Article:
Long Day’s Journey into Night
BAM Harvey Theatre, 651 Fulton Street, Brooklyn, NY

Encores! Closes 25th Season with "Me and My Girl"


EncoresMeAndMyGirlLeadsJMarcusHello, Dolly! at the Shubert may have audiences humming up the aisles, but Encores! 25th Season closer Me and My Girl at City Center, through May 13, has the cast dancing in the aisles and everyone doing the infectious “The Lambeth Walk.” This revival, with Tony winner Warren Carlyle directing and choreographing, of the show that was the 1937 toast of the West has a great score by British hit maker Noel Gay [real name: Richard Armitage] and enough wise-cracking one-liners to keep you laughing for weeks.

The musical was unwrapped out of moth balls in 1984 on the West End, and arrived two years later on  Broadway (Tony nomination, Best Musical). The book, part slapstick antics, part stinging commentary on the British upper class, and lyrics, are by L. Arthur Rose and Douglas Furber. Gay’s score pays high tribute to the British Music Hall tradition. 

                                                                                                                                                                                                                                                                                                                                                                                        Two-time Tony winner Christian Borle (Falsettos, Something Rotten) literally seems born to the manor his character, cockney East Ender Bill Snibson inherits. His adroit comic timing and dancing are impeccable (Tony winner, After Midnight; currently Hello, Dolly!) has well chosen Olivier Award-winning Laura Michelle Kelly (Finding Neverland) as the girl of the title.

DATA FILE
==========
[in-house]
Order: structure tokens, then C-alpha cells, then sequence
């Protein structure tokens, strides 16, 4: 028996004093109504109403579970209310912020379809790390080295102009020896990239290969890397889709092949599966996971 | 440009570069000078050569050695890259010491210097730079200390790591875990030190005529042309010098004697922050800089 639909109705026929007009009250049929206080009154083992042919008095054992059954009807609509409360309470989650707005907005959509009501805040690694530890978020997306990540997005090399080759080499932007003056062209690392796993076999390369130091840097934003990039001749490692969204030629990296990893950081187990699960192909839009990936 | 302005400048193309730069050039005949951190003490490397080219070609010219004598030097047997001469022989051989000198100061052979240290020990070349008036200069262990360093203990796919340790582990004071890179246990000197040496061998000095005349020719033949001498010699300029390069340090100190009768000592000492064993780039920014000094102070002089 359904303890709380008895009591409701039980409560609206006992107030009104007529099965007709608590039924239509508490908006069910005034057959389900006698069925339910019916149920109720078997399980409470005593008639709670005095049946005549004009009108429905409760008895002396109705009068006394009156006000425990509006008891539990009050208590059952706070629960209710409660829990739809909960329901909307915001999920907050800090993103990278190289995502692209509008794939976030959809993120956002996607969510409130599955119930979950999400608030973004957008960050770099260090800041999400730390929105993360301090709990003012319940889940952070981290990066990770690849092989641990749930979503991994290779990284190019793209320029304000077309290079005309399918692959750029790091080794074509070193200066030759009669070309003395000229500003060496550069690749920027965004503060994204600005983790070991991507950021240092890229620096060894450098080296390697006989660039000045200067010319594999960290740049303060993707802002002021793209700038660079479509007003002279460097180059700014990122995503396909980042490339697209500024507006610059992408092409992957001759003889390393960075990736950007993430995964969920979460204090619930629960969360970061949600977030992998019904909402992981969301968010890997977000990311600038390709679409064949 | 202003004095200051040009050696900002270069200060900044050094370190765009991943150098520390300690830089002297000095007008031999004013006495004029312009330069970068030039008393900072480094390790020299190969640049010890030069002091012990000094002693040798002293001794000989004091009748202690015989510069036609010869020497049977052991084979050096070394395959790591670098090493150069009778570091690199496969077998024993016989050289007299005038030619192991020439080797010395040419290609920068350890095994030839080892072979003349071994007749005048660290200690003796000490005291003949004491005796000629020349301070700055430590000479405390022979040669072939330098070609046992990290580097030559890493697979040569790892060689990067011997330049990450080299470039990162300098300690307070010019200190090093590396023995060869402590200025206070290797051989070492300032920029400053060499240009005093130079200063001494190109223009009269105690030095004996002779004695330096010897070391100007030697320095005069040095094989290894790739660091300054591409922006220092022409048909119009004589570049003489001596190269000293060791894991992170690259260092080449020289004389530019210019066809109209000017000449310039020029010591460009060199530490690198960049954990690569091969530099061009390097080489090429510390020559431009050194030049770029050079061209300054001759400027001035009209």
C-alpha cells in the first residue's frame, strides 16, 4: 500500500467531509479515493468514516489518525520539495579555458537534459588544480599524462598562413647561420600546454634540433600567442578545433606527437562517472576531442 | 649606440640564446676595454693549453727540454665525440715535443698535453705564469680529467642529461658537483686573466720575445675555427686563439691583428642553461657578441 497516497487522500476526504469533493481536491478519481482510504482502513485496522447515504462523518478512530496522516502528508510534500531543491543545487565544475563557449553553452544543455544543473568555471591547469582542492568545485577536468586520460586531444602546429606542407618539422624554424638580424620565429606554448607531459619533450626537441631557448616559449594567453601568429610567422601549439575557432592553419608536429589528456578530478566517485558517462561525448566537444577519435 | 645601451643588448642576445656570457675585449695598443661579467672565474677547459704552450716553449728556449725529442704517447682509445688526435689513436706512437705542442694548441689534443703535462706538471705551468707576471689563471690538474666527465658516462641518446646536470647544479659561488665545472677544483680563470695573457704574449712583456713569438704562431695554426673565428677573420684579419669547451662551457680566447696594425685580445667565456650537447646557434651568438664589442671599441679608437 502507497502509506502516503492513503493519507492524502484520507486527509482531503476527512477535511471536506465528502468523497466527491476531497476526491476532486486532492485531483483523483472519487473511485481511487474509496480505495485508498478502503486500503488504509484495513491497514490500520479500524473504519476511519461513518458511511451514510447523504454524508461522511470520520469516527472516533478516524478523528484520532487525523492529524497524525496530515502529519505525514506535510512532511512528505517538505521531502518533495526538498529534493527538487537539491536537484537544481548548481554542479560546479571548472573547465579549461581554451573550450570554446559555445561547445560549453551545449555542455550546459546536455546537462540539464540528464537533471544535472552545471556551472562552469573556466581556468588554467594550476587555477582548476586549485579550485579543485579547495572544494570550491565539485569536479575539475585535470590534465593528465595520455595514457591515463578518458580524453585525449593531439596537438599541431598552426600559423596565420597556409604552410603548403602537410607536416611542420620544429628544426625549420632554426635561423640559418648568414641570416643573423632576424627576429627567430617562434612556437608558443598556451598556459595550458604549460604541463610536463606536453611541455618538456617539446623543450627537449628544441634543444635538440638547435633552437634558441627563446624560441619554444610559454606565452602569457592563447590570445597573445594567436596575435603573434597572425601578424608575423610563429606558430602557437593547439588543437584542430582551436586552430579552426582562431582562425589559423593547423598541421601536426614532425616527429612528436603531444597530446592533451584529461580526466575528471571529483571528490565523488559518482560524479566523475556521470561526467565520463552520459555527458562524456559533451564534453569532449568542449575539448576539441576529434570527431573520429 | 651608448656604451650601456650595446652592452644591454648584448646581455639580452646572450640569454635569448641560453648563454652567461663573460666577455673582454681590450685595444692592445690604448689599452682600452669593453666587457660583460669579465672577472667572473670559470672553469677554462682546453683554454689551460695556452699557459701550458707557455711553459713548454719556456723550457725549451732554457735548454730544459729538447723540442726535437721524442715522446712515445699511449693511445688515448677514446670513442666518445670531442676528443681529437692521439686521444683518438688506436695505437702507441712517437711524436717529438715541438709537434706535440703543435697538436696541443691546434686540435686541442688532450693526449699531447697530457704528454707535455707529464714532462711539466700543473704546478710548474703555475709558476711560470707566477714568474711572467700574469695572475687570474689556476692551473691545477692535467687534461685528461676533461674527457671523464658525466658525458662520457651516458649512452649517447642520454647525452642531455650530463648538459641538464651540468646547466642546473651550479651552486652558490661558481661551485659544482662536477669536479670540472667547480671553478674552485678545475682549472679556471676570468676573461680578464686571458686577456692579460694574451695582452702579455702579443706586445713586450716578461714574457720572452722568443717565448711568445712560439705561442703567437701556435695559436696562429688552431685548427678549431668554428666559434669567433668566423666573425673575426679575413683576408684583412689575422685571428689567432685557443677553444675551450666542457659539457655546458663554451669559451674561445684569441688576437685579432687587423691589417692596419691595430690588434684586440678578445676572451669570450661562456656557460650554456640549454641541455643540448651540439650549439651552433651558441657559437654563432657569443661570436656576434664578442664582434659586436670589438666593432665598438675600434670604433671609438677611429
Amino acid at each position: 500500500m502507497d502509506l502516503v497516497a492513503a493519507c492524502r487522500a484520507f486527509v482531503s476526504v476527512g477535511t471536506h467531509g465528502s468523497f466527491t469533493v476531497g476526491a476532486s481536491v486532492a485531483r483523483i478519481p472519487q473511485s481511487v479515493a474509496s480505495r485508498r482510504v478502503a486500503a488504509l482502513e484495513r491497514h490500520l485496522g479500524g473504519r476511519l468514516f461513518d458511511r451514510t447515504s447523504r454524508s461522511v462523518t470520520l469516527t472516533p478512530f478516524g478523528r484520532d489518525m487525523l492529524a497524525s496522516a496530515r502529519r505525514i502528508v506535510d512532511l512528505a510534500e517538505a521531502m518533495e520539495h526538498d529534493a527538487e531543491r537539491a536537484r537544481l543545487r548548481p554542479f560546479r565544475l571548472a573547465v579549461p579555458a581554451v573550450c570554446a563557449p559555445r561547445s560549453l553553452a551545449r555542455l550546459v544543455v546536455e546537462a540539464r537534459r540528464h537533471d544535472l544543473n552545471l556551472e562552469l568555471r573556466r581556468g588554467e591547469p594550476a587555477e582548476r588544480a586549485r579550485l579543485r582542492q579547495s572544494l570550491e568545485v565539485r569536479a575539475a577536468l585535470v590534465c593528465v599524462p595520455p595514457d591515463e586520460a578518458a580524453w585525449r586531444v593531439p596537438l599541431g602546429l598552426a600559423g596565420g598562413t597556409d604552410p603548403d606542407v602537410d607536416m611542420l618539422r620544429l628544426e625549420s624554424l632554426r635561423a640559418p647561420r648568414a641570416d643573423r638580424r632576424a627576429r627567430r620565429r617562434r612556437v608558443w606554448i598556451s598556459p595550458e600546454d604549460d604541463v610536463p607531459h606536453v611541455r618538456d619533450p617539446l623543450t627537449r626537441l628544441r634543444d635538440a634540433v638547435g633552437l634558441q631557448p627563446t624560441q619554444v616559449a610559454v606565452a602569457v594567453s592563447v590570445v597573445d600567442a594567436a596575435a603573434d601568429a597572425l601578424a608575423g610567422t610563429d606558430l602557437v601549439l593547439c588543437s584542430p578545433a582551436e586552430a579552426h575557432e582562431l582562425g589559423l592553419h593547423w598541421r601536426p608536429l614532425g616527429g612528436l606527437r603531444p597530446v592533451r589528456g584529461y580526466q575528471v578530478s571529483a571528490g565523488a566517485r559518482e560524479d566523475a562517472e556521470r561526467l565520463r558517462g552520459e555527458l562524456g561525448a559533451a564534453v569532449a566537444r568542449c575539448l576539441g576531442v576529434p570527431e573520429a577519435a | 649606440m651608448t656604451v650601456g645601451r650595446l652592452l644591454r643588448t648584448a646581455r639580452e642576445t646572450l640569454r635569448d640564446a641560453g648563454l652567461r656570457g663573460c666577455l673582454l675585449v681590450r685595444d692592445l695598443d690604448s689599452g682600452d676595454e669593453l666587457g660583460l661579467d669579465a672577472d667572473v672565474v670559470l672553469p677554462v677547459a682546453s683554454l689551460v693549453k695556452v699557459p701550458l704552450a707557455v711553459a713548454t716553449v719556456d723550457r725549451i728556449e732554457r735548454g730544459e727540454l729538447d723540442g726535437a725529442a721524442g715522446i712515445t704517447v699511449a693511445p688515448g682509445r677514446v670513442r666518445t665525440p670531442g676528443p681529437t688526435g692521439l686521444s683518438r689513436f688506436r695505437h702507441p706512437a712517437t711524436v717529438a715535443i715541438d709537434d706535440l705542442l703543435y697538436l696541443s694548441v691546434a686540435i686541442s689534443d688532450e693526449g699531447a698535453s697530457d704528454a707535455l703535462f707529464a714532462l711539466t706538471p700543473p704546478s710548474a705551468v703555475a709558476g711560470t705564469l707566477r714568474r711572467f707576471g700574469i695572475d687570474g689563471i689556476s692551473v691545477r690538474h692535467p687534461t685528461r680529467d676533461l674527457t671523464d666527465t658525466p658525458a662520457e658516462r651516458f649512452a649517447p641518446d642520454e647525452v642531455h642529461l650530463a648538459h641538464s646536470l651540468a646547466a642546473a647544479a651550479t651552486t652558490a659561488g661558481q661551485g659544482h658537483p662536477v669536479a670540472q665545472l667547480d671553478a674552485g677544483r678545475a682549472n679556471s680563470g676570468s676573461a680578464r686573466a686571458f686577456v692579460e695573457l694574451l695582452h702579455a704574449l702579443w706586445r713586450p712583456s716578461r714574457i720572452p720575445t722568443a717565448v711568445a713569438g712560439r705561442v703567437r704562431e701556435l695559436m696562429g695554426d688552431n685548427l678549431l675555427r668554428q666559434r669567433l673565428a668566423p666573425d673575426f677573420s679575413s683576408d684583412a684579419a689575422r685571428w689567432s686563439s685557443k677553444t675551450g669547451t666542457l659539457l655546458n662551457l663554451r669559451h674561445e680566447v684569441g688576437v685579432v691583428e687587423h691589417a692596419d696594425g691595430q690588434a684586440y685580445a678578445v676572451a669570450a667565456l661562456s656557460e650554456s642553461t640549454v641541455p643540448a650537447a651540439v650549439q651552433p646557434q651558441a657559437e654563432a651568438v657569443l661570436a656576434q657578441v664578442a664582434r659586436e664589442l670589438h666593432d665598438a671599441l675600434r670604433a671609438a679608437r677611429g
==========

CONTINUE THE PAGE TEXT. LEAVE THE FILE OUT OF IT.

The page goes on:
EncoresMeAndMyGirlCBorleJMarcusShe and Borle, reunited after their Mary and Bert well into the run of Mary Poppins, have great chemistry. She’s the one “Me” won’t let go of when he inherits millions and a title – in spite of the determined machinations of Duchess Maria, brilliantly portrayed by Harriet Harris, to get him to choose a suitable mate; and the temptations of lascivious (She’s No) Lady Jaqueline, played by long-legged beauty Lisa O’Hare (Gentleman’s Guide to Love and Murder).

Bill has a lot of help from Sir John, Chuck Cooper (Tony winner, The Life; Prince of Broadway), and, thanks to 1984 script revisions by Stephen Fry and director Mike Ockrent for the West End revival, his friend Henry Higgins. golden-voiced Cooper gets ample opportunity to strut his rarely seen comic skills.

Co-starring in the cast of 31, Bill Buell, Mark Evans (The Play That Goes Wrong – who knew he could sing and dance?), John Horton, Simon Jones  (Farinelli and the King, many more), and, stealing scenes as his DNA seemingly demands, the irrepressible Don Stephenson as the family solicitor.